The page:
I burned the second burner phone and texted Joey. Happy February, Pain makes you stronger, fear makes you braver, and heartbreak makes you wiser. Soon, you’ll be the smartest, bravest strong man in the world.

I waited until her shift ended. I didn’t sleep, but I drifted into a world populated by finger people, beautiful finger people. I spent an hour repeating, here’s the church house, here’s the steeple. Open the door and look at all the people. No doubt her steeple was perfectly formed and taller than mine. Damn fingers.

I caught Perfect Patty by her car and I spilled a grocery sack filled with fruit and vegetables. She stopped to help me and I put a knife to her perfect throat. “Don’t fight. You might break a nail”

I ordered her into my car, zip-tied her wrists to the seat belt. She didn’t try to get away. Guess I was right about her not wanting to break a nail. She was hard to understand speaking through her tears. I’d never learned to speak blubbering, but I pieced it together.

“Why me? I don’t have any money. Why, why are you doing this? I don’t have anything.”

I smiled sweetly. “You took my Joey. He loves your perfect little precious hands. He’s mine, you understand. He’s mine.”

She kept blubbering and I stuffed my gloves in her mouth and drove home. I dragged her into the kitchen, and tied her to a chair. I used my third burner phone and texted Joey. I know you didn’t get me anything, but I got you a gift. Something small, just a trifle.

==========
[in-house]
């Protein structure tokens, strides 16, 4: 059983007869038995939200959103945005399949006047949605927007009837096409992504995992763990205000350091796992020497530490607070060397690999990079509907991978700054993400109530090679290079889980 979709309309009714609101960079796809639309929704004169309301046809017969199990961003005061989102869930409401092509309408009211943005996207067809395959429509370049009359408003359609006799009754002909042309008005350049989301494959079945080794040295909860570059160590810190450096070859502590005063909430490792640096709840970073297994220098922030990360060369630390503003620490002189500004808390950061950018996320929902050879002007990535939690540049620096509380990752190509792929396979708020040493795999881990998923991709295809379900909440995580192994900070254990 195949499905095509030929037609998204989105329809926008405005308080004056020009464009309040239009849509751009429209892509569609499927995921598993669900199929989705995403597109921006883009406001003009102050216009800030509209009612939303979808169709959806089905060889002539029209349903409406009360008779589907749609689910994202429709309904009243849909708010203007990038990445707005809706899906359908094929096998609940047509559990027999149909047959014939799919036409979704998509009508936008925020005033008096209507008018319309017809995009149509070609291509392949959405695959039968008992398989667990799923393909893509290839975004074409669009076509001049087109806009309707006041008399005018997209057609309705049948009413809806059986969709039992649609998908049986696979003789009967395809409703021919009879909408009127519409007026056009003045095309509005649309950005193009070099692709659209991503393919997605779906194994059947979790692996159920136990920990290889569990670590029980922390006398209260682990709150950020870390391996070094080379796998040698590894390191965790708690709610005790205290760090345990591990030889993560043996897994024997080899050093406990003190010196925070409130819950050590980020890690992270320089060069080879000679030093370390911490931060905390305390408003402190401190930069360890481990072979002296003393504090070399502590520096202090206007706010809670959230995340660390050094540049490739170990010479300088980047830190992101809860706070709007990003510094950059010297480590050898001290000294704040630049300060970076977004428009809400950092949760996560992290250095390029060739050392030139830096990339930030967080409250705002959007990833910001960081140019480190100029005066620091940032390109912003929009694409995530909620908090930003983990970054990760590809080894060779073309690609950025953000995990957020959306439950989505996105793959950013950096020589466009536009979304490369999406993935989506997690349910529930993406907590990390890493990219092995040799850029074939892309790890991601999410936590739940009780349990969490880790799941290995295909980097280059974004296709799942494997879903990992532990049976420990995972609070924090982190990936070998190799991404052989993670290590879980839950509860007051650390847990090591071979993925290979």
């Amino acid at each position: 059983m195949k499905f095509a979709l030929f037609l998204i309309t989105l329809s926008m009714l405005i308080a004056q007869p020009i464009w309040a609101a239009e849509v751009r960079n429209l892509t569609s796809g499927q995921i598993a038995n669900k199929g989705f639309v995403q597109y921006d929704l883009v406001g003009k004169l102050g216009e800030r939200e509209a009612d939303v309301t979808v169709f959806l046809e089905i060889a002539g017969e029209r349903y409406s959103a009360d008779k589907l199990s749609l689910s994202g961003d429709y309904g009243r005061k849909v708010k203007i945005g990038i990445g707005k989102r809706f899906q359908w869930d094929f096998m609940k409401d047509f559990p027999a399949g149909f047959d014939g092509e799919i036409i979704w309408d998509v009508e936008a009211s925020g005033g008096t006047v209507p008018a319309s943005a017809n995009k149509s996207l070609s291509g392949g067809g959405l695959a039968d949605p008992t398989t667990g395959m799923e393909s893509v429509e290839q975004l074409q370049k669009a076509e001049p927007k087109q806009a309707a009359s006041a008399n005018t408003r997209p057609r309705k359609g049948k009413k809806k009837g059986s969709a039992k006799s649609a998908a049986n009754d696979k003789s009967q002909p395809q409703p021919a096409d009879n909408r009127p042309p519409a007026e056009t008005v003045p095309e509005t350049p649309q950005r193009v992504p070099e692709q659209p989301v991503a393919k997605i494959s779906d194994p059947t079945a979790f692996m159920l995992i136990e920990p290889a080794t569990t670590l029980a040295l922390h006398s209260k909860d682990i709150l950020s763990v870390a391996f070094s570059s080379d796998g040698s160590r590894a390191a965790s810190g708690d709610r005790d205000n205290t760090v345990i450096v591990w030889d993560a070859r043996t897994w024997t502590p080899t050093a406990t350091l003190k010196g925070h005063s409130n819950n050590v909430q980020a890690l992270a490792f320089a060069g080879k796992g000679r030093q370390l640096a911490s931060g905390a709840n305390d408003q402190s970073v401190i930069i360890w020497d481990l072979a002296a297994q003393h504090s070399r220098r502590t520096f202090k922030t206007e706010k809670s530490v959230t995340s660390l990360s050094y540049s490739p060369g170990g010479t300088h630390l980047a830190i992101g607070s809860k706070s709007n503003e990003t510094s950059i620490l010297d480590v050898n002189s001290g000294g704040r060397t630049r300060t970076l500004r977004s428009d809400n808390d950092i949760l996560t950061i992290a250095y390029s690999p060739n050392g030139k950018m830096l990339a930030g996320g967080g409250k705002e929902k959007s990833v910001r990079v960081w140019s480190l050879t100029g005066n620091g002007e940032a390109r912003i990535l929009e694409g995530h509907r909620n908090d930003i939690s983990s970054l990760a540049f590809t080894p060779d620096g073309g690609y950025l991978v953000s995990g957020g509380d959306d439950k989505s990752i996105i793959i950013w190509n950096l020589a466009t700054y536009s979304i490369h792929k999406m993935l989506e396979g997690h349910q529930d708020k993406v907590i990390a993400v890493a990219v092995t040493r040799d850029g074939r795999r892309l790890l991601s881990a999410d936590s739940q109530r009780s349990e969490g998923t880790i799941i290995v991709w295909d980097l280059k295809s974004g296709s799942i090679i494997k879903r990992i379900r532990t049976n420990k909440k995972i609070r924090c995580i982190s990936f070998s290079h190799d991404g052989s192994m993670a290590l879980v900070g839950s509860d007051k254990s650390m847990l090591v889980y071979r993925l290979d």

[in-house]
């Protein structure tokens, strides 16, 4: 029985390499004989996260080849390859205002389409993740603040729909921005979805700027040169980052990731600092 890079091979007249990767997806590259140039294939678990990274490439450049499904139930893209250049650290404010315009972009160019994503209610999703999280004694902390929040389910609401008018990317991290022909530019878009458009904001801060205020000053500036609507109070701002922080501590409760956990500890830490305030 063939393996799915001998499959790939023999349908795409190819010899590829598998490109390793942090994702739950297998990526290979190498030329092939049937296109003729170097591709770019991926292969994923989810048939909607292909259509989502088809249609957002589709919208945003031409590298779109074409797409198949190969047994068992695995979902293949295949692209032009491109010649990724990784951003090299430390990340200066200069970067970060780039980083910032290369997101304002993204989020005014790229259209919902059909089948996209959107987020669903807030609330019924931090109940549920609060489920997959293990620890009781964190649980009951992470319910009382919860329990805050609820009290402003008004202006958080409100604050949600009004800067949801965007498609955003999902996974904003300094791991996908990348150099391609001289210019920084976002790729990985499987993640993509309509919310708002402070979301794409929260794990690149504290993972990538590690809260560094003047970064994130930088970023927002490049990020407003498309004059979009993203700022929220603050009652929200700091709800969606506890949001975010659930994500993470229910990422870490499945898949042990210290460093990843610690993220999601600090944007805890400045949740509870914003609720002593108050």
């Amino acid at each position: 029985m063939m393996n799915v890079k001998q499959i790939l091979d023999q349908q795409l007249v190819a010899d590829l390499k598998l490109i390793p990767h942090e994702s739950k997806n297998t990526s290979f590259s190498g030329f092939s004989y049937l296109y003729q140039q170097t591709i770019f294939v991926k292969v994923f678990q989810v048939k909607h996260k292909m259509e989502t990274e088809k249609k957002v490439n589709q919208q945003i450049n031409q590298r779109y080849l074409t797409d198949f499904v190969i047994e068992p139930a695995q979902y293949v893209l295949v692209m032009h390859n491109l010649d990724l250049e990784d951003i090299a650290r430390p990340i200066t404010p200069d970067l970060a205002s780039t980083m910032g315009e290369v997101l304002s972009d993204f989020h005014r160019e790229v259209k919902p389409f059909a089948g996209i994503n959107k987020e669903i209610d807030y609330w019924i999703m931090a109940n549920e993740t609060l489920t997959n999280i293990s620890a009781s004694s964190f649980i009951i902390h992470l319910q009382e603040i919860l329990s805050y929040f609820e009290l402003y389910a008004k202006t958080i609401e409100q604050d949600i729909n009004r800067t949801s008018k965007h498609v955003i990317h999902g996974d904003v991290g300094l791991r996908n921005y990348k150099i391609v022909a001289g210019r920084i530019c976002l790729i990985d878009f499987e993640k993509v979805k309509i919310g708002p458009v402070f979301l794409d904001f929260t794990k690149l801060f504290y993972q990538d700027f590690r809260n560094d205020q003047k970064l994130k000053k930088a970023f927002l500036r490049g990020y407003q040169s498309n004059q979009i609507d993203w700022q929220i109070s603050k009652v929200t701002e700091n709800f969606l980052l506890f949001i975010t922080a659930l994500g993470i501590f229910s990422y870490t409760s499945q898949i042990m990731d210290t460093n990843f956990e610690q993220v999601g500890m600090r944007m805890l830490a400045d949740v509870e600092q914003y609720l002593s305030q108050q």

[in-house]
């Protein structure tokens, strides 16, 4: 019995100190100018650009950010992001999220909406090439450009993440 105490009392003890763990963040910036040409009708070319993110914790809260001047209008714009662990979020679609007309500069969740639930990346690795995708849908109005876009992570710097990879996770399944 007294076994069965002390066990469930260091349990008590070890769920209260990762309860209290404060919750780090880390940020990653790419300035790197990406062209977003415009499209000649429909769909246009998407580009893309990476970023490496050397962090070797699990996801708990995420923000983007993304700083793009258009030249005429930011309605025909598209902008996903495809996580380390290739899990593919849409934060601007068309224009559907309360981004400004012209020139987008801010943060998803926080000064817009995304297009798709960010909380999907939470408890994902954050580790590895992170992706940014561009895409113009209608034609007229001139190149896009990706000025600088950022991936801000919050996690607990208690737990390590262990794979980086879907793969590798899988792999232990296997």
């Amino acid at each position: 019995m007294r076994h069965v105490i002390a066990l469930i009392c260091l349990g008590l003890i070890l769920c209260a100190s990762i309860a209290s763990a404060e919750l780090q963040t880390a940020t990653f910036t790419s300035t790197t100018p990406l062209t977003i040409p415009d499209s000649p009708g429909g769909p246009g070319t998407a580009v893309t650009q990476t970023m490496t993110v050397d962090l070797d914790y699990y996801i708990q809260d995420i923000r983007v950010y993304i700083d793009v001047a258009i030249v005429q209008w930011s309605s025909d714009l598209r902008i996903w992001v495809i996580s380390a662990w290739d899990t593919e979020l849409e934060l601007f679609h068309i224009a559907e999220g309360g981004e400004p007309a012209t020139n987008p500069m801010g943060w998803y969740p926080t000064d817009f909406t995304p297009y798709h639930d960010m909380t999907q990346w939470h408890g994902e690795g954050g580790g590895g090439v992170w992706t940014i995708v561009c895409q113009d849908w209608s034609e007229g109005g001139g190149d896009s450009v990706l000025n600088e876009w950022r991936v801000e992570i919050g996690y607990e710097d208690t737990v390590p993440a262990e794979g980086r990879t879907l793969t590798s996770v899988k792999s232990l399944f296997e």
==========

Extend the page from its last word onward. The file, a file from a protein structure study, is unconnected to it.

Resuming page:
I opened my dessert cookbook and set my glass trifle bowl on the counter. The recipe called for layers of cake, pudding, fruit, jelly, and whipped cream. I took inventory. Strawberries and blackberries, check. Whipped cream, check. Pudding, check. There was no jelly. And the recipe called for ladyfingers. I smiled at Miss Precious. I had ladyfingers, ten of them.

I grabbed her hands and inspected her fingers. Fricking perfect. I took two stainless steel bowls and one small cooking pot from the cabinet. I hefted my meat cleaver and sharpened it.

Pattycake’s eyes went wide and she struggled. I slapped her. “Joey loves your perfect little fingers. Together, we’re going to make a Valentine’s present for him.”

She fought while I tied her arms over the granite countertop and she broke two nails, but she stopped struggling the second time I hit her with my rolling pin.

Once she was properly restrained, I used burner number four. I’m fixing your present now, it’s not exactly finger food, but you’ll think it’s perfect.

I splashed cold water in her face. “Wake up, Miss Precious. You don’t want to miss this.”

Sooner started, sooner done. I chopped all four fingers off her right hand. I placed the pot under her hand to catch the blood and dropped the severed digits into what I laughingly called my finger bowl. I ignored her screams, chopped off her thumb, and repeated the process with her left hand.

I’m not a monster. I cinched zip-ties tightly around each wrist to function as tourniquets. “If you haven’t bled to death, I’ll drop you off at an ER after I deliver the trifle to Joey. Maybe, the doctors will give you a hand.”

I blended strawberries and blood with three cups of sugar and pectin. It took an hour to boil the strawberry-blood jelly.

Assembling the trifle was a piece of cake. Jelly on the bottom, mixed fruit, vanilla pudding colored with blood, five ladyfingers, and a layer of whipped cream. Repeat. Top with a tower of whipped cream and a strawberry on top. There was enough left over to fill two parfait glasses. I’d used all the preciously perfect fingers, so I added a perfectly manicured pinkie toe to each parfait. 

A trifle, like revenge, should be served cold, and there was no time to waste. I hummed the Finger Family song to myself while I dragged Pattycake to the car. Sister Finger, Sister Finger, where are you?

I dumped her ass at an emergency room and raced to Joey’s bakery. I had to hurry. I‘m not stupid, I know they’ve got cameras. Time wasn’t on my side.